The rally felt good while it lasted. For more than two weeks we sniffed at better prices, for corn and especially for soybeans, only to see the market break off the rally and take serious losses again.
On the bounce, we cash grain traders did buy significant amounts of soybeans, mostly off targets.
Then, we dropped back out of reach of interesting prices again. The biggest challenge in the rally was to find a good reason why it happened. Focus has been on South American weather being a little tough, and on the dollar being a little weak.
Maybe the biggest factor was that the spec funds lightened up on their short positions, putting a lot of buying into the market. When that fizzled, the market did, too. So-called “managed money” cut their short corn position from 219,676 contracts to 130,902 contracts, a huge difference.
They cut their soybeans short from 81,538 contracts to 21,849. Remember, a contract is 5,000 bushels, so we are talking about enough bushels to turn the market, not just follow it.
Look at numbers
Let’s look at the numbers. March corn futures were as low as 3.45-1⁄2 on Jan. 12. They made a high of 3.62-1⁄2 on Friday, Feb. 2, a 17-cent gain. By this morning they were down over six cents to a 3.56-1⁄4 low before rebounding to 3.59-1⁄4.
March soybeans put in the high in early December at 10.27. We then lost 82 and a half cents by the 9.44-1⁄2 low of Jan. 12. Then came the recent rally, up over 60 cents to 10.04-3⁄4 on Jan. 30.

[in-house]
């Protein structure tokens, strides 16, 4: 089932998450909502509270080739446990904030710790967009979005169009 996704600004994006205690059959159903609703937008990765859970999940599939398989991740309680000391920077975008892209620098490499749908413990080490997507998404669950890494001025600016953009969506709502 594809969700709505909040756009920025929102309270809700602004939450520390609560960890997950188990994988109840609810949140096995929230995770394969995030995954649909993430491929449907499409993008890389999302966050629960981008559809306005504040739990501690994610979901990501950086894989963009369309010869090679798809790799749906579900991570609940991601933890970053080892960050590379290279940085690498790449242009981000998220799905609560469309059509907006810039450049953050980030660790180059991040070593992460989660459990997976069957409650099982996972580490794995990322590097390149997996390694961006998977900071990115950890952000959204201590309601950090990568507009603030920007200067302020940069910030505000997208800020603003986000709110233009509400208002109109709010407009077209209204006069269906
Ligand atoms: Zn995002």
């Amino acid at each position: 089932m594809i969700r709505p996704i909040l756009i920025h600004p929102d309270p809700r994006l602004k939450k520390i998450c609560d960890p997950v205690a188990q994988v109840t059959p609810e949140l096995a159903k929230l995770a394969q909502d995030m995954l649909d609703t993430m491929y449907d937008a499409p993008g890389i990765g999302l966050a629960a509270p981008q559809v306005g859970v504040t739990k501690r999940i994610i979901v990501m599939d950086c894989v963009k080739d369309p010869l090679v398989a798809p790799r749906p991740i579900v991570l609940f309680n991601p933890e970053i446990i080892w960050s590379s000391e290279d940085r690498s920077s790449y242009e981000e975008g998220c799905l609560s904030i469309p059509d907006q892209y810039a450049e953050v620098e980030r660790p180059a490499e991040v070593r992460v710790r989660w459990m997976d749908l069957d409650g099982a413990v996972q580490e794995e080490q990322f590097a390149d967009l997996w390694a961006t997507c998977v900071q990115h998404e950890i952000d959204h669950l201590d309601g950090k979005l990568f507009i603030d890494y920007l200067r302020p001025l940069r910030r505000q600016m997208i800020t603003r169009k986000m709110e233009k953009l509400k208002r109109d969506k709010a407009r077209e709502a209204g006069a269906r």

Since then we have lost 37 cents to an overnight low of 9.67-3⁄4. We bounced off the low to trade the current 9.75.
Quite a ride! While this was going on, March wheat futures made a 4.13-1⁄4 low on Jan. 16, then rallied 45-1⁄2 cents in two weeks. We have now lost 20 cents of the gains, to the 4.41-1⁄2 we are trading this Tuesday, up one and a quarter for the day so far.
The market is a little defensive ahead of Thursday’s USDA Monthly Supply and Demand Report. Nothing big is expected out of it, but it always marks a day of caution in case there is a surprise.
The focus now is on ending stocks, as how fast we use up the last two year’s supply of huge crops is the issue. Currently, traders expect 2.468 billion bushels of ending stocks, versus the 2.477 predicted in the January report.
Not much difference there, but at least it is in the right direction. The trade expects soybean ending stocks to be reported at 486 million bushels, up from 470 in the January report. This is also a small change, but in the wrong direction.
The trade is not focusing on that small change, however, but the continued dryness in Argentina. They are leaning to smaller crops, even as Brazil is expecting normal rainfall. A mixed message there seems to be still leaning toward our help for prices.
The expected ending stocks for all wheat classes is very small, with the trade looking for 990 million bushels after a 989-million bushel report for January. More importantly, light rain and snow are forecast for the Southern Plains this week and next.
More is also expected for the Central Plains. This means we may get a little protective snow cover. It also means we are not getting drastically low temperatures to hurt the crops.
Since China is now such a market-mover, it is significant that they are currently cutting off imports of our DDG’s. This can back up to affect the price for corn at our ethanol plants, as selling the byproducts is a critical part of the value equation.
China is also considering cutting off sorghum imports, which means little to us in the east, but affects the overall feed usage for corn. Sorghum in grown in the West in areas that do not get enough rain for corn.
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